Franklin published his wildly successful almanac for a quarter century, and its popularity increased by the year. At its height, the book sold 10,000 copies a year, making it a best-seller in colonial America. Books were expensive and hard to come by in the colonies, and Ben Franklin’s Poor Richard’s Almanac was the only book that many households owned besides the Bible. It made Franklin rich and famous.
Ben Franklin said, “God helps them that help themselves.”
It was on this day in 1843 that Charles Dickens‘ story “A Christmas Carol” was published (books by this author). Dickens wrote “A Christmas Carol” in six intense weeks. He was struggling for money — he had a large mortgage payment, his parents and siblings were asking for money, his wife was expecting their fifth child, and sales from his most recent novel, Martin Chuzzlewit, were disappointing. He rushed through “A Christmas Carol” in time to get it printed for the holiday season, finished it in early December, wrote “The End” in huge letters and underlined it three times.
Dickens was angry with his publisher over how little money he had made from Martin Chuzzlewit, so he refused the lump-sum payment that his publisher offered for A Christmas Carol. Instead, he decided to publish it himself. He oversaw every detail of the publication, and he had a very specific vision for the book: he wanted a gold-stamped cover, woodcuts and four hand-colored etchings, a fancy binding, gilt-edged pages, title pages in red and green, and hand-colored green endpapers. He examined the first copies and decided that he didn’t like them after all — the green on the title pages was not bright enough, and the endpapers smudged. So he demanded a new version: red and blue title pages, and yellow endpapers. All the changes were made to Dickens’ satisfaction by December 17th, two days before the book was to go on sale.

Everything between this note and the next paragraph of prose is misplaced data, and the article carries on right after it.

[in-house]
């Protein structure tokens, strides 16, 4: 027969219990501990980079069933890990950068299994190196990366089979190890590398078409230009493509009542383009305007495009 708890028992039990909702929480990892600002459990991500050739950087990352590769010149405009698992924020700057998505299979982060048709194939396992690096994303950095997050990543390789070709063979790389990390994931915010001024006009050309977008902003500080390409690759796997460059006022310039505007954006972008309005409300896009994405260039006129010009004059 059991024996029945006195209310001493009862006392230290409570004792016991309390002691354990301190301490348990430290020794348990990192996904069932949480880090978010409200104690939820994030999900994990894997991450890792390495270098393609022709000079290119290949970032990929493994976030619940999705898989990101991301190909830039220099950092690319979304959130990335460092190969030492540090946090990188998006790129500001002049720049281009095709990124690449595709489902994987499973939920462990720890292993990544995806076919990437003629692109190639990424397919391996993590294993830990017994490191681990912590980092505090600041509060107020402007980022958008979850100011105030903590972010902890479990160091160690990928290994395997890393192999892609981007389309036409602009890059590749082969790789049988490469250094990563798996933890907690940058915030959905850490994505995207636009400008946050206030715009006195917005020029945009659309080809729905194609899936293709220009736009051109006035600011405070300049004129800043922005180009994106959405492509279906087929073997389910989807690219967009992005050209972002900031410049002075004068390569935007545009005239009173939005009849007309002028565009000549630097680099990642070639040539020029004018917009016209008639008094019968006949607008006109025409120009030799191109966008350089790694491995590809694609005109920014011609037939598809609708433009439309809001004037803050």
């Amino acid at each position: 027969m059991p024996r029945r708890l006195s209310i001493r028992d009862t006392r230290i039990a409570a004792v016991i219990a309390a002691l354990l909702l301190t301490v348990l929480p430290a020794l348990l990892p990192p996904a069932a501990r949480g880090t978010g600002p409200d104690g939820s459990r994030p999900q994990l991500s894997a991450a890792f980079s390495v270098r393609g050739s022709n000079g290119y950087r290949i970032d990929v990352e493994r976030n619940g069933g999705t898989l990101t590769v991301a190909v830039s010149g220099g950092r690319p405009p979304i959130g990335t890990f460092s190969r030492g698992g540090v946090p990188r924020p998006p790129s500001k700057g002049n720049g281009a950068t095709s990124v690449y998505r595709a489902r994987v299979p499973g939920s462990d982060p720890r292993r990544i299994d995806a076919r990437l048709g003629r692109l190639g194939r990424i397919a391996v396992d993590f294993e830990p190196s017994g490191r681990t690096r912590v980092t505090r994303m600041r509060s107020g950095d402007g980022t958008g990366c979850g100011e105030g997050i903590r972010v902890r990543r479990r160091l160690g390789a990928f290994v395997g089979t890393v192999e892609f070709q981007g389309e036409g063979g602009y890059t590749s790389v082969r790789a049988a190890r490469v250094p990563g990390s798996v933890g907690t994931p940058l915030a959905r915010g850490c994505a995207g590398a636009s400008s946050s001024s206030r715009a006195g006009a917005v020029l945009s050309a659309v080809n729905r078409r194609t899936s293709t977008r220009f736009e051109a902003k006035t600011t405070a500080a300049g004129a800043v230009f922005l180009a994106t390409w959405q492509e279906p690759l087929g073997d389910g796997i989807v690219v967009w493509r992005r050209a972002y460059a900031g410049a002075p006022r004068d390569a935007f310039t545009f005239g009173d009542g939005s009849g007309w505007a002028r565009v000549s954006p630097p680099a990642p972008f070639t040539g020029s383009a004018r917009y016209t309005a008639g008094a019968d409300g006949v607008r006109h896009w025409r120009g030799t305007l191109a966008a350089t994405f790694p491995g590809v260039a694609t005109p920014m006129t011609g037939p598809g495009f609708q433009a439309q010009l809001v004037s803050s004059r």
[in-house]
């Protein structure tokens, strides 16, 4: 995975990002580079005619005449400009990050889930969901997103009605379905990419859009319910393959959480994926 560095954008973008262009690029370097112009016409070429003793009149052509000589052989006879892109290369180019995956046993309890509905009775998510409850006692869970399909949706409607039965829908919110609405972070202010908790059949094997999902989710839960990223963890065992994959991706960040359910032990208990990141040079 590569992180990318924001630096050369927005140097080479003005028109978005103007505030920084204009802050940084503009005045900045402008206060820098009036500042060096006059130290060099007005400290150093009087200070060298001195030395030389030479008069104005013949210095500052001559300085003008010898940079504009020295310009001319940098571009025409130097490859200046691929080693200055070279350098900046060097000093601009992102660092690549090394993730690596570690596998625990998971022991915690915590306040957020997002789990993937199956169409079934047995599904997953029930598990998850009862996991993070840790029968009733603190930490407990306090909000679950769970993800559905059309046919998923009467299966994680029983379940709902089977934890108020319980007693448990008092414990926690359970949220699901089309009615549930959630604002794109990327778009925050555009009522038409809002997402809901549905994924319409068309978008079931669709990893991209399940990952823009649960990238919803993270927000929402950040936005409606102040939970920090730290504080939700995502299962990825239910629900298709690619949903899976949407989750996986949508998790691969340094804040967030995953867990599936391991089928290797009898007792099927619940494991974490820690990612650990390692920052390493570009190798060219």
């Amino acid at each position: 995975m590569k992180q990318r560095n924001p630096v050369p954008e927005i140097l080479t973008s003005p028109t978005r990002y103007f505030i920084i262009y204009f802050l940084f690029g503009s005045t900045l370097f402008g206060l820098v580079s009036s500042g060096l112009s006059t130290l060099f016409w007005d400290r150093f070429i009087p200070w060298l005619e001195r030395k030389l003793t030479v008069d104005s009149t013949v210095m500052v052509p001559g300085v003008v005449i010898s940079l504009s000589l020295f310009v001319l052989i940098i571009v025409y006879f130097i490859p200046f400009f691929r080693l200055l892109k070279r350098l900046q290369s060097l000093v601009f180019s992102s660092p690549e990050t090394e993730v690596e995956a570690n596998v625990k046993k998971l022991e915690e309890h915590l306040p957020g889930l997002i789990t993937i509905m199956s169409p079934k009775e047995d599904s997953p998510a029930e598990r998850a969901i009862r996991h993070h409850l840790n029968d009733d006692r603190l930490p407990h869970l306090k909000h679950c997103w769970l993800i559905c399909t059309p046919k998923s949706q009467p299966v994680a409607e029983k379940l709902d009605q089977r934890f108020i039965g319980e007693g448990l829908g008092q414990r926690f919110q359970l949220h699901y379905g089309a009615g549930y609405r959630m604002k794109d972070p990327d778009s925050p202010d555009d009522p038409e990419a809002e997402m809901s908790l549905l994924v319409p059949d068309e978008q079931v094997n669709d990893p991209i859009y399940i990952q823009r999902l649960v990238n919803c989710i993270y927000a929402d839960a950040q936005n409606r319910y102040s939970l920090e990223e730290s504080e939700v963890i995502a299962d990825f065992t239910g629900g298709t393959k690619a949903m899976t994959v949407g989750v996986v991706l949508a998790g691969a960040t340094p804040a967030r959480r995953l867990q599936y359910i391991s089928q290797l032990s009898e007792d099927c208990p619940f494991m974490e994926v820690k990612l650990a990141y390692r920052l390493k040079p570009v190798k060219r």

Dickens wanted as many people as possible to purchase the book, so he charged five shillings, and sure enough, it was a huge best-seller — the first edition of 6,000 copies sold out by Christmas Eve. By the following spring, the book had run through seven editions.